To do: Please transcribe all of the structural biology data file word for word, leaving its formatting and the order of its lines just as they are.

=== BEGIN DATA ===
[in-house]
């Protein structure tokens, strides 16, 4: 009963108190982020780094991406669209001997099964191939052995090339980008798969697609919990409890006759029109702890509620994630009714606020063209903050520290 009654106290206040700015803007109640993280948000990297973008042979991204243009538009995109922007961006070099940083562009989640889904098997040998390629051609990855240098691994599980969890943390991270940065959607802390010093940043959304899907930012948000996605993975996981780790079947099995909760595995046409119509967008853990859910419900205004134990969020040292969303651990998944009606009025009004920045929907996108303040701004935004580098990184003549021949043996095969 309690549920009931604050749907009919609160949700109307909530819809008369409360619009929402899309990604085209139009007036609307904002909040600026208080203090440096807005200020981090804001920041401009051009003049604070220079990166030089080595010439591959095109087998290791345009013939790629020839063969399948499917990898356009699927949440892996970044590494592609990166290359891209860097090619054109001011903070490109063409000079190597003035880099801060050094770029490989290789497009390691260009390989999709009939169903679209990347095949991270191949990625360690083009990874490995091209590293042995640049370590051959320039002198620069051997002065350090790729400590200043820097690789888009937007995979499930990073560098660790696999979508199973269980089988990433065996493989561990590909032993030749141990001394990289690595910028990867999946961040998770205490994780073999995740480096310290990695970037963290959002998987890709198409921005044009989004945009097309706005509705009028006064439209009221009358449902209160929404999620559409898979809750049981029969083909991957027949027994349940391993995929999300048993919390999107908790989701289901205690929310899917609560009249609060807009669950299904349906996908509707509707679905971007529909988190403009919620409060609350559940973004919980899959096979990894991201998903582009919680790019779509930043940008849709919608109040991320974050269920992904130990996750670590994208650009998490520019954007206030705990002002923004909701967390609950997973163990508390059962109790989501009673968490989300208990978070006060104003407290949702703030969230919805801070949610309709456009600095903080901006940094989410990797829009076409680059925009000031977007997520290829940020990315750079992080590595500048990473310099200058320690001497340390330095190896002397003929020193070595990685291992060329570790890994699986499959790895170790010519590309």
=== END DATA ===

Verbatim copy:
[in-house]
């Protein structure tokens, strides 16, 4: 009963108190982020780094991406669209001997099964191939052995090339980008798969697609919990409890006759029109702890509620994630009714606020063209903050520290 009654106290206040700015803007109640993280948000990297973008042979991204243009538009995109922007961006070099940083562009989640889904098997040998390629051609990855240098691994599980969890943390991270940065959607802390010093940043959304899907930012948000996605993975996981780790079947099995909760595995046409119509967008853990859910419900205004134990969020040292969303651990998944009606009025009004920045929907996108303040701004935004580098990184003549021949043996095969 309690549920009931604050749907009919609160949700109307909530819809008369409360619009929402899309990604085209139009007036609307904002909040600026208080203090440096807005200020981090804001920041401009051009003049604070220079990166030089080595010439591959095109087998290791345009013939790629020839063969399948499917990898356009699927949440892996970044590494592609990166290359891209860097090619054109001011903070490109063409000079190597003035880099801060050094770029490989290789497009390691260009390989999709009939169903679209990347095949991270191949990625360690083009990874490995091209590293042995640049370590051959320039002198620069051997002065350090790729400590200043820097690789888009937007995979499930990073560098660790696999979508199973269980089988990433065996493989561990590909032993030749141990001394990289690595910028990867999946961040998770205490994780073999995740480096310290990695970037963290959002998987890709198409921005044009989004945009097309706005509705009028006064439209009221009358449902209160929404999620559409898979809750049981029969083909991957027949027994349940391993995929999300048993919390999107908790989701289901205690929310899917609560009249609060807009669950299904349906996908509707509707679905971007529909988190403009919620409060609350559940973004919980899959096979990894991201998903582009919680790019779509930043940008849709919608109040991320974050269920992904130990996750670590994208650009998490520019954007206030705990002002923004909701967390609950997973163990508390059962109790989501009673968490989300208990978070006060104003407290949702703030969230919805801070949610309709456009600095903080901006940094989410990797829009076409680059925009000031977007997520290829940020990315750079992080590595500048990473310099200058320690001497340390330095190896002397003929020193070595990685291992060329570790890994699986499959790895170790010519590309």